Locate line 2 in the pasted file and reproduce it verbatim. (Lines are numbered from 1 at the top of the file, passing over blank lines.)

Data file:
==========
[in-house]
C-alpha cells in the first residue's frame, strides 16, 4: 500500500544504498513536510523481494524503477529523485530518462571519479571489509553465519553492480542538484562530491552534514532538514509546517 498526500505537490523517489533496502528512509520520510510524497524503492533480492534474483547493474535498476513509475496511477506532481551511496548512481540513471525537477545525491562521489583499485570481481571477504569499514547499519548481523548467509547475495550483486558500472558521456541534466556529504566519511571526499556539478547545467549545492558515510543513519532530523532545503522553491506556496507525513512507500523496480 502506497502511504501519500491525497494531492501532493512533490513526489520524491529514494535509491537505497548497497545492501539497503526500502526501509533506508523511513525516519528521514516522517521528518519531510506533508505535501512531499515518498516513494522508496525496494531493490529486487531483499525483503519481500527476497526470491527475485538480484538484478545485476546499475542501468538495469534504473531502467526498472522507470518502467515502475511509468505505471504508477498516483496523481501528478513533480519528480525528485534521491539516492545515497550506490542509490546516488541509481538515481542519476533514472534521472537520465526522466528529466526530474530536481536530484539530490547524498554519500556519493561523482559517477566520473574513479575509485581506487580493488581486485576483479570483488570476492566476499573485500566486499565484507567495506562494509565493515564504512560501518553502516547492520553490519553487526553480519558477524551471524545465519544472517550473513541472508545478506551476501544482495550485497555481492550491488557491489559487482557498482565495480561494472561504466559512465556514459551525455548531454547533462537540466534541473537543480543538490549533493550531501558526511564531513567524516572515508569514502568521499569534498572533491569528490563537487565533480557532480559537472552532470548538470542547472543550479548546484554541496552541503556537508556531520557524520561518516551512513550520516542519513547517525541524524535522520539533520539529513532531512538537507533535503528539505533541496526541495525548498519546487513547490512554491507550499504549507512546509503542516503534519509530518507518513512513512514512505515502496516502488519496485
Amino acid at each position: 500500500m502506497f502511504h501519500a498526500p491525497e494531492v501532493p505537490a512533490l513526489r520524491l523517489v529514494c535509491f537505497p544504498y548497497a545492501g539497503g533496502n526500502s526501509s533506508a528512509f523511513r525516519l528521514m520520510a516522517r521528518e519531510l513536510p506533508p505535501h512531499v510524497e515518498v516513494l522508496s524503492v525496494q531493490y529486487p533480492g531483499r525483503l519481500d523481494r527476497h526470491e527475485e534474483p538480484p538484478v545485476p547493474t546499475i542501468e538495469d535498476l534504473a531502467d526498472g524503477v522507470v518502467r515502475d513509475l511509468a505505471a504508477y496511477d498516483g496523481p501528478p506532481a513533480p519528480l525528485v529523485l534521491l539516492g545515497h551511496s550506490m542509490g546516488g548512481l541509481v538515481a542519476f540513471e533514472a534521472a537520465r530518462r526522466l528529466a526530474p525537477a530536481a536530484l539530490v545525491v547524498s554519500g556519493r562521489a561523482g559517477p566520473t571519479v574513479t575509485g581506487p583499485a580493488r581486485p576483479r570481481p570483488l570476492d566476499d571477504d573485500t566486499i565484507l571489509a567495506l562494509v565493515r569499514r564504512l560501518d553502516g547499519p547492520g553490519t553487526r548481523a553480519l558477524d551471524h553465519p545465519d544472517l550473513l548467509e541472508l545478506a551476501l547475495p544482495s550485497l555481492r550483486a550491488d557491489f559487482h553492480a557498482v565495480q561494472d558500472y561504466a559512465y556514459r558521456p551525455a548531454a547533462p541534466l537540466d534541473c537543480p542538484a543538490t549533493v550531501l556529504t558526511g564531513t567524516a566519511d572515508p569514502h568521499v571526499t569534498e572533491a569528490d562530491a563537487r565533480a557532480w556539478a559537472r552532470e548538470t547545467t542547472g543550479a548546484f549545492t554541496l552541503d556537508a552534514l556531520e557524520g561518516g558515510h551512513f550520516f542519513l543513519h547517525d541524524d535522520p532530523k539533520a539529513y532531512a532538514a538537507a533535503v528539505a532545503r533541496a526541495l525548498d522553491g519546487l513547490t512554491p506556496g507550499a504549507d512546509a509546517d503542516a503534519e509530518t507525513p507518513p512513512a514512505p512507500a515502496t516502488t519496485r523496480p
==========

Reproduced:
C-alpha cells in the first residue's frame, strides 16, 4: 500500500544504498513536510523481494524503477529523485530518462571519479571489509553465519553492480542538484562530491552534514532538514509546517 498526500505537490523517489533496502528512509520520510510524497524503492533480492534474483547493474535498476513509475496511477506532481551511496548512481540513471525537477545525491562521489583499485570481481571477504569499514547499519548481523548467509547475495550483486558500472558521456541534466556529504566519511571526499556539478547545467549545492558515510543513519532530523532545503522553491506556496507525513512507500523496480 502506497502511504501519500491525497494531492501532493512533490513526489520524491529514494535509491537505497548497497545492501539497503526500502526501509533506508523511513525516519528521514516522517521528518519531510506533508505535501512531499515518498516513494522508496525496494531493490529486487531483499525483503519481500527476497526470491527475485538480484538484478545485476546499475542501468538495469534504473531502467526498472522507470518502467515502475511509468505505471504508477498516483496523481501528478513533480519528480525528485534521491539516492545515497550506490542509490546516488541509481538515481542519476533514472534521472537520465526522466528529466526530474530536481536530484539530490547524498554519500556519493561523482559517477566520473574513479575509485581506487580493488581486485576483479570483488570476492566476499573485500566486499565484507567495506562494509565493515564504512560501518553502516547492520553490519553487526553480519558477524551471524545465519544472517550473513541472508545478506551476501544482495550485497555481492550491488557491489559487482557498482565495480561494472561504466559512465556514459551525455548531454547533462537540466534541473537543480543538490549533493550531501558526511564531513567524516572515508569514502568521499569534498572533491569528490563537487565533480557532480559537472552532470548538470542547472543550479548546484554541496552541503556537508556531520557524520561518516551512513550520516542519513547517525541524524535522520539533520539529513532531512538537507533535503528539505533541496526541495525548498519546487513547490512554491507550499504549507512546509503542516503534519509530518507518513512513512514512505515502496516502488519496485